3 June 2011. When no notice of opposition was filed on behalf of the Commission and no affidavit was filed on behalf of the Minister or the Commission by the day before the hearing, the applicant’s attorney, Mr AM Stritter, filed a further affidavit, pointing out that he had received a letter from the Government Attorney on behalf of the Minister suggesting that there had been difficulties in obtaining instructions from the Minister as he had been out of the country. In response, it was stated that the applicant did not consider this to be an adequate basis for the late filing of affidavits. It was also stated in Mr Stritter’s affidavit that it was not necessary for the decision makers themselves to be deponents. This is entirely correct. Mr Stritter had been the deponent to the applicant’s founding affidavit in this application. Furthermore, the Minister had provided an instruction to oppose and opposition had been noted on his behalf already on
3 June 2011.


[25] The fact that they were “without prejudice” discussions also did not provide any proper reason for the failure to file a notice of opposition or an affidavit timeously, as was incorrectly contended on behalf of the Commission. Clearly, the two processes are separate and run parallel to each other. Parties are of course required to continue with preparation even if “without prejudice” discussions are in process.


[26] On the morning of the hearing of the application on 9 June 2009, a notice of opposition was filed on behalf of the Commission together with an answering affidavit. So too was an answering affidavit then filed by the Minister.


[27] The Secretary of the Commission, Mr HM Gaomab stated on its behalf that the second condition, relating to no employment losses consequent upon the merger, should remain in place pending the appeal. He did not propose that the other conditions remain in place or even address them in his affidavit. The Commission thus only sought that this single condition remain in place pending the appeal. Mr Gaomab submitted in his affidavit that there was no basis to assume that the merger approval would have been granted without the imposition of appropriate conditions relating to employment and that the imposed conditions could not be severed from the approval of the merger. He accepted this was a new point, not raised when the matter was heard on 6 April 2011 and contended that the Commission was not precluded from raising the issue for the first time on appeal.


[28] The Minister sought the dismissal of the application with costs. He did not confine his opposition to secure that single condition remaining in place and stated that his appeal remained against the whole judgment. The Minister also sketched his own schedule which had meant that he had been out of the country when the application was served and only returned to Namibia on the afternoon of 7 June 2011. He also referred to the position of certain other senior ministry officials who were also out of the country at different stages. He accordingly requested a postponement of the matter to properly prepare an answer on the merits of the application but in the event of a postponement not being granted, he answered briefly on the merits with further reference in his affidavit to argument to be advanced on his behalf at the hearing. His affidavit did thus include answers to matters raised in Mr Stritter’s affidavit.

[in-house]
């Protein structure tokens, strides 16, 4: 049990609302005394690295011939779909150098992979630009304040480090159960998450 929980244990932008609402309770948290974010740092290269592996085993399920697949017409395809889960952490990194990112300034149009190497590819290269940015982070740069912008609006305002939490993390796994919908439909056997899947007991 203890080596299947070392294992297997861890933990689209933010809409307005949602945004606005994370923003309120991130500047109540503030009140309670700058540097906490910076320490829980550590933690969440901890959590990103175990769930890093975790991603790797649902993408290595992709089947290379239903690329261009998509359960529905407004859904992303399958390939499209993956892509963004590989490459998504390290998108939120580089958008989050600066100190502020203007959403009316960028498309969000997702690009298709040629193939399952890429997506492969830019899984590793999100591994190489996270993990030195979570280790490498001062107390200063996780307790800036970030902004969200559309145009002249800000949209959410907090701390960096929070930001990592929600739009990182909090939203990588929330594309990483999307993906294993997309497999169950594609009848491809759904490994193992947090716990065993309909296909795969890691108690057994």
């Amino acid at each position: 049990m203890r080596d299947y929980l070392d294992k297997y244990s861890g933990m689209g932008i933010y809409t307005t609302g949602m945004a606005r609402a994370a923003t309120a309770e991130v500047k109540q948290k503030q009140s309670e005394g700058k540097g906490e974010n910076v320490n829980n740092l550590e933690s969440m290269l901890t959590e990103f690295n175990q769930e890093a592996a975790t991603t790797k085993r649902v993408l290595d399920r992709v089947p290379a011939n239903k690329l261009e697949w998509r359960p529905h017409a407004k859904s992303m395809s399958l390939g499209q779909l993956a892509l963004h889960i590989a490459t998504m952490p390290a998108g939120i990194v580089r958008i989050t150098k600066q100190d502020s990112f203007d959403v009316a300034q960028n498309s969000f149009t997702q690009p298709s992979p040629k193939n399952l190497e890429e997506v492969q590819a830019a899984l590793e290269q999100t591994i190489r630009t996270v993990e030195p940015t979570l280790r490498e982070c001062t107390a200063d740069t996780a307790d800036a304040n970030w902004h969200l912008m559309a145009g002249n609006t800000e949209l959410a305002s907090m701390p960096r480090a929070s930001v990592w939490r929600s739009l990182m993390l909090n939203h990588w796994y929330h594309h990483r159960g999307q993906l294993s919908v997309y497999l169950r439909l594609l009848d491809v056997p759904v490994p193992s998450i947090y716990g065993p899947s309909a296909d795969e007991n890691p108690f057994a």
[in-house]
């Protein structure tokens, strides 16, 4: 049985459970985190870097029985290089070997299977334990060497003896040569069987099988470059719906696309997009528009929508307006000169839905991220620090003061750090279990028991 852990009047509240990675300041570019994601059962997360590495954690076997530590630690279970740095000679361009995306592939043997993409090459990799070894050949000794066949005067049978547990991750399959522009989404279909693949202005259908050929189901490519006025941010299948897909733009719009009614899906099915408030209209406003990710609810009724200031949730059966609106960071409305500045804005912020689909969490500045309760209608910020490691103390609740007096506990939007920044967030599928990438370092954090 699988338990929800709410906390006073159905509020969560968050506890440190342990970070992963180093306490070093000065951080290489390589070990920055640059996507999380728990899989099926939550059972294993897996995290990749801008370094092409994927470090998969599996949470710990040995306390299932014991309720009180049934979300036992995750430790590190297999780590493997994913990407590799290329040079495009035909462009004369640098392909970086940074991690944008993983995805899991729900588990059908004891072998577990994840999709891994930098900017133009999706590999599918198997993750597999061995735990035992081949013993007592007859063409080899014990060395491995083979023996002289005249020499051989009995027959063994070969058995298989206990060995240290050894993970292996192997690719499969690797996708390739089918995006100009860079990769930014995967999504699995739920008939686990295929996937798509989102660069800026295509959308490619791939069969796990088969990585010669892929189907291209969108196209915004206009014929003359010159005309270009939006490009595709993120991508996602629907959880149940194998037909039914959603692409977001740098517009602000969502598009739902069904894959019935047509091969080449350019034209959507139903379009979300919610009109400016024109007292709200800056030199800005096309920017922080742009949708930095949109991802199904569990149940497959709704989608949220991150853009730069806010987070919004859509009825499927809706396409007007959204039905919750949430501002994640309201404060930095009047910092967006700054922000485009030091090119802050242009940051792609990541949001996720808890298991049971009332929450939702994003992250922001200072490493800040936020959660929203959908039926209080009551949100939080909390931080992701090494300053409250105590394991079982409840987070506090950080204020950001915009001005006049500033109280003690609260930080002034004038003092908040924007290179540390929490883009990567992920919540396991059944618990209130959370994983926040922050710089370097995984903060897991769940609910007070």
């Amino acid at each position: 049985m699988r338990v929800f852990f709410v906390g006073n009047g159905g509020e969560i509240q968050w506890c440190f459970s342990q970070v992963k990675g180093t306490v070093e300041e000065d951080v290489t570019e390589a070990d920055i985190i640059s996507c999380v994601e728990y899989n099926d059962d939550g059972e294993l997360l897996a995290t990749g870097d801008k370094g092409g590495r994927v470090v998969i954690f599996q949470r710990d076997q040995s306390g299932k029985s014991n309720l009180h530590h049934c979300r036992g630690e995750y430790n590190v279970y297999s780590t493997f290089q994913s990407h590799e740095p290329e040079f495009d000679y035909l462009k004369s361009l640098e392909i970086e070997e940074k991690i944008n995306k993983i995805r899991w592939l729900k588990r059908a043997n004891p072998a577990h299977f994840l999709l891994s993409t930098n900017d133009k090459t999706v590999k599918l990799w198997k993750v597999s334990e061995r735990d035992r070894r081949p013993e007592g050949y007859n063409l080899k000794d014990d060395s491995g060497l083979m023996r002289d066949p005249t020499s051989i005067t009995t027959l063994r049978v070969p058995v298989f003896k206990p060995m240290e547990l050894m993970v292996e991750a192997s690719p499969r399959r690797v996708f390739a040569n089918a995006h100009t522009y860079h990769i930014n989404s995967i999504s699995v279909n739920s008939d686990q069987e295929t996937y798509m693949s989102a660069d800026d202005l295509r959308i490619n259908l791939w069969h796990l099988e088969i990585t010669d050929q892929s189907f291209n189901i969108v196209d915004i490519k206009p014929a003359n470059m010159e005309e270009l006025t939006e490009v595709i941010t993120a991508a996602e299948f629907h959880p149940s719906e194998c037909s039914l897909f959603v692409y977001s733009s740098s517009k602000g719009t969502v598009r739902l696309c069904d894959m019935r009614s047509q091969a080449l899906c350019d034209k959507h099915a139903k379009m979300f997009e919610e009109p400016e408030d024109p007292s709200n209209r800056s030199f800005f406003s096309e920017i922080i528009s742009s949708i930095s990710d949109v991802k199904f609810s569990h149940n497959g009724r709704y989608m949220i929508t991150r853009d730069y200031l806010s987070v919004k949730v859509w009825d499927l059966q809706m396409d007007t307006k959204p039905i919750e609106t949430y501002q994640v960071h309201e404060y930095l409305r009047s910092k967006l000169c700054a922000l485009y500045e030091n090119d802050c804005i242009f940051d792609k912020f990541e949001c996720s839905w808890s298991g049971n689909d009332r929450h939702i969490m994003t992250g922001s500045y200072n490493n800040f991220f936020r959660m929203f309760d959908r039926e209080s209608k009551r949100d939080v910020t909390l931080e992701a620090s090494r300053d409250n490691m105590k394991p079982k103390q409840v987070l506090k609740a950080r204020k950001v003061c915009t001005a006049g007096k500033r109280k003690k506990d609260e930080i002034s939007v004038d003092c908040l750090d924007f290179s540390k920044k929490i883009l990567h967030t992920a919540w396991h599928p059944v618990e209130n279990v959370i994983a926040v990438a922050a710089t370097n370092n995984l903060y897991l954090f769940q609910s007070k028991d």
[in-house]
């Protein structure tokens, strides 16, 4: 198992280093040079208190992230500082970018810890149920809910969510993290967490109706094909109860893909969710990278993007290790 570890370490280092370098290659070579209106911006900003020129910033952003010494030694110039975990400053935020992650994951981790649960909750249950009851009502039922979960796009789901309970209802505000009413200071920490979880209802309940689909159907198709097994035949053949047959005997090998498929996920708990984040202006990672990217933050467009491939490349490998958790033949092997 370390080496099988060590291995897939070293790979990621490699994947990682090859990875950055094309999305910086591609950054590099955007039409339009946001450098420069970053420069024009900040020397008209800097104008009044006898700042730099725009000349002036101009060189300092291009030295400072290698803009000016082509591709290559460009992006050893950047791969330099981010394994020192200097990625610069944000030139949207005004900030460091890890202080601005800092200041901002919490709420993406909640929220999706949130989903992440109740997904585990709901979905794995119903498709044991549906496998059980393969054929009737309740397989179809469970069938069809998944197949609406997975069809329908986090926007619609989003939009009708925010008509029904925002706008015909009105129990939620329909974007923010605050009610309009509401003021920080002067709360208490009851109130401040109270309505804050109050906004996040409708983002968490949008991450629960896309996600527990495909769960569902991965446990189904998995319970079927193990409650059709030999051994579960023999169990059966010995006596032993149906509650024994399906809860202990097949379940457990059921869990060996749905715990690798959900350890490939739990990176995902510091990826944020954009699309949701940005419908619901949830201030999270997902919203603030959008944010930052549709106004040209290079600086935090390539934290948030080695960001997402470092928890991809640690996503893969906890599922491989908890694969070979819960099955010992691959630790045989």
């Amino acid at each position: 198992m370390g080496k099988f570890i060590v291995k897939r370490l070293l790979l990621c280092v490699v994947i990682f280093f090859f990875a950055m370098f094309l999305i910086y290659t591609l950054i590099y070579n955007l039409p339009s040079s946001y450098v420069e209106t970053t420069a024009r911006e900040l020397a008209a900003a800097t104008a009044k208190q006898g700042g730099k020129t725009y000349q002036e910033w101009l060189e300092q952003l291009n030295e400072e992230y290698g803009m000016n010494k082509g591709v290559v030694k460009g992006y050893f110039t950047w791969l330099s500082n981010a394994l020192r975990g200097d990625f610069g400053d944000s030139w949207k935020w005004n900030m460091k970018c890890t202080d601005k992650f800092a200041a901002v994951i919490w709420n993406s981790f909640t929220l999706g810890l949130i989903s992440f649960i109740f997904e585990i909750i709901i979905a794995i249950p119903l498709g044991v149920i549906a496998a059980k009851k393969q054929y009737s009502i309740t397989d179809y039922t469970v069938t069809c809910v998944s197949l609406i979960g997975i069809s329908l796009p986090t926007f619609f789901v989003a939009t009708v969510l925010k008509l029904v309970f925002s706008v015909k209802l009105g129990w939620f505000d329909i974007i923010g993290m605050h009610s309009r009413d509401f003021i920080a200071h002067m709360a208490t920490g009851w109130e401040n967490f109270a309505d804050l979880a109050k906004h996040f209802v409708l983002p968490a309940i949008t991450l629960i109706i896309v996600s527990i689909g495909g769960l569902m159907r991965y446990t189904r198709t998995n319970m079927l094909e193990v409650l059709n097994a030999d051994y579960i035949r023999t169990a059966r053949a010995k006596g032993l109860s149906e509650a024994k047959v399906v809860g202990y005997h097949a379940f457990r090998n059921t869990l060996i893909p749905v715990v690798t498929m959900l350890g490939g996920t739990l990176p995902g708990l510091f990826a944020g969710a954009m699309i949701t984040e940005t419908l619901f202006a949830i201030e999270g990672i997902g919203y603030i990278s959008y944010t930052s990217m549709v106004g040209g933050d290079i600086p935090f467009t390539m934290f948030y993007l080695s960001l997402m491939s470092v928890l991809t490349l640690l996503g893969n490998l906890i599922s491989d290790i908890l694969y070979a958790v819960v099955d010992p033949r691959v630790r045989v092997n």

[29] In his affidavit the Minister also contested that the requisites for relief of this nature set out in the applicant’s affidavit had been established. He denied irreparable harm or prejudice to the applicant and contended that there would be irreparable harm to the national public interest issues represented by him if leave to execute the judgment pending the appeal were to be granted. He also contended that the balance of convenience rather favoured the interest of Government and not the applicant without elaborating. He further contended that there were reasonable prospects of success on appeal, stressing that the appeal was against the whole judgment of the Full Court. Whilst he pointed out that the basis for the appeal would be the refusal of the Full Court to refer the matter to him for exhaustion of the statutory review in terms of s 49 of the Act, he did not state what steps, if any at all, he had taken in respect of that review. He also contended that another ground of appeal was the Full Bench’s leave to hear the matter as one of the urgency.


The application for postponement


[30] When the matter was called, I indicated to the parties that I would receive the late affidavits and notice of opposition. I then enquired from Mr M Khupe, representing the Minister, whether the application for postponement was persisted with. Mr Khupe answered in the affirmative and submitted that a case for postponement had been made out. He stated that the application had been on short notice to the Minister and referred to the Minister’s schedule and that of certain senior officials and to difficulties with regard to the non-availability of counsel who had argued the matter before the Full Bench.


[31] I asked Mr Khupe why a postponement was needed in the sense of enquiring what further aspects the Minister proposed to deal with in a further affidavit, as there was no reference to this in his affidavit. I specifically asked what issues of fact he would propose to address. Mr Khupe was not able to refer to any aspects which needed to be further addressed by the Minister in a further affidavit. I also referred to the fact that his office had already on